The present practice is that where an award is made in foreign currency, the judgment will be for the payment of the amount in foreign currency or its naira equivalent converted for the purposes of the enforcement of the judgment at the time of the payment.

— Ayoola, JSC. Saeby v. Olaogun (1999) – SC.261/1993

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As stated earlier, such judgments exist not as judgments but as documents. They become documents as any other document in the Registry of the court. It would be most tedious to argue that the court could take judicial notice of every document in its registry. Section 73 of the Evidence Act deals with matters, which the court can take judicial notice of. As stated earlier, a judgment declared null exists in fact, it exists as a document in the Registry. In my view, if any party to proceedings desires to make use of such document, it has to be produced before the court. Section 73(3) of the Evidence Act provides that:-“If the Court is called upon by any person to take judicial notice of any facts, it may refuse to do so unless and until such person produces any such book or document as it may consider necessary to enable it to do so.”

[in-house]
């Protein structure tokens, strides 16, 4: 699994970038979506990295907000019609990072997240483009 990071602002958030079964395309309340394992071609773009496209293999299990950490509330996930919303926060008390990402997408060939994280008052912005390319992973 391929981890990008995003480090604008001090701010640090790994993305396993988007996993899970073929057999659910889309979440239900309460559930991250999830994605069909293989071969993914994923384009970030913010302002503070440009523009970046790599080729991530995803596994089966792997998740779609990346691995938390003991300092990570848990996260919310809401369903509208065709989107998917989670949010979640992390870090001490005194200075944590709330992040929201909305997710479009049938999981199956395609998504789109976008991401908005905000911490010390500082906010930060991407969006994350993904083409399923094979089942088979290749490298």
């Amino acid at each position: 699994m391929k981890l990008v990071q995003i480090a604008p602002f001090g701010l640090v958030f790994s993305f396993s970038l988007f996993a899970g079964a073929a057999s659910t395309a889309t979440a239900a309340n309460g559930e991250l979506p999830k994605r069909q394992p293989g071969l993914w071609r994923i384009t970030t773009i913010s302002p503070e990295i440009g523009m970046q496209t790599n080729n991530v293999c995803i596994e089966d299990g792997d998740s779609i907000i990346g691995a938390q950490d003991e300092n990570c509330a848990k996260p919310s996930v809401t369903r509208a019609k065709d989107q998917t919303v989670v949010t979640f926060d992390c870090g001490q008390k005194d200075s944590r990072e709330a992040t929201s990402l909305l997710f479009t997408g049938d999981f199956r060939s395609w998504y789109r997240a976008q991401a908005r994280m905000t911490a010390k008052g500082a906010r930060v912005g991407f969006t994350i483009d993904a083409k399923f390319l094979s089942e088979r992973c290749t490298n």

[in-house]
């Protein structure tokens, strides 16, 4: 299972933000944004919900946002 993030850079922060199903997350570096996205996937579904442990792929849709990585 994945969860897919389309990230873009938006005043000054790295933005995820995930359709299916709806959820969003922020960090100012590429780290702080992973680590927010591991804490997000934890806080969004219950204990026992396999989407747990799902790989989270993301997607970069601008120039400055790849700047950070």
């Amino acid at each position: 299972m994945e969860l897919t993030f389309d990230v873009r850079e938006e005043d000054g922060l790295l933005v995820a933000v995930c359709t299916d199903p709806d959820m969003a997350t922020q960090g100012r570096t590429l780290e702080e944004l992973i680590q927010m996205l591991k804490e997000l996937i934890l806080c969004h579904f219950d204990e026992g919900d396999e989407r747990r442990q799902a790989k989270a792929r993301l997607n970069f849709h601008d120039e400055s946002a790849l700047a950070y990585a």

— Nnamani JSC. Gbaniyi Osafile v. Paul Odi (SC 149/1987, 4th day of May 1990)

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An error of the lower court will not result in appeal being allowed unless it is substantial and miscarriage of justice is occasioned thereby.

– Ogunwumiju JCA. NBC v. Olarewaju (2006) – CA/IL/43/2004

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I think it is fairly well settled and not a matter of argument that a court will take judicial notice of its records and proceedings. In respect of the valid judgments of a court of Record, the court will readily take judicial notice of its judgments reported and unreported. I would not draw any distinction between panels of the same court. A decision of one panel is a decision of the Court and each Panel will take judicial notice of it. In my view, it is only for convenience that published report of valid judgments of court or copies of its unreported judgments are brought before a court. They need not be, they could just be cited.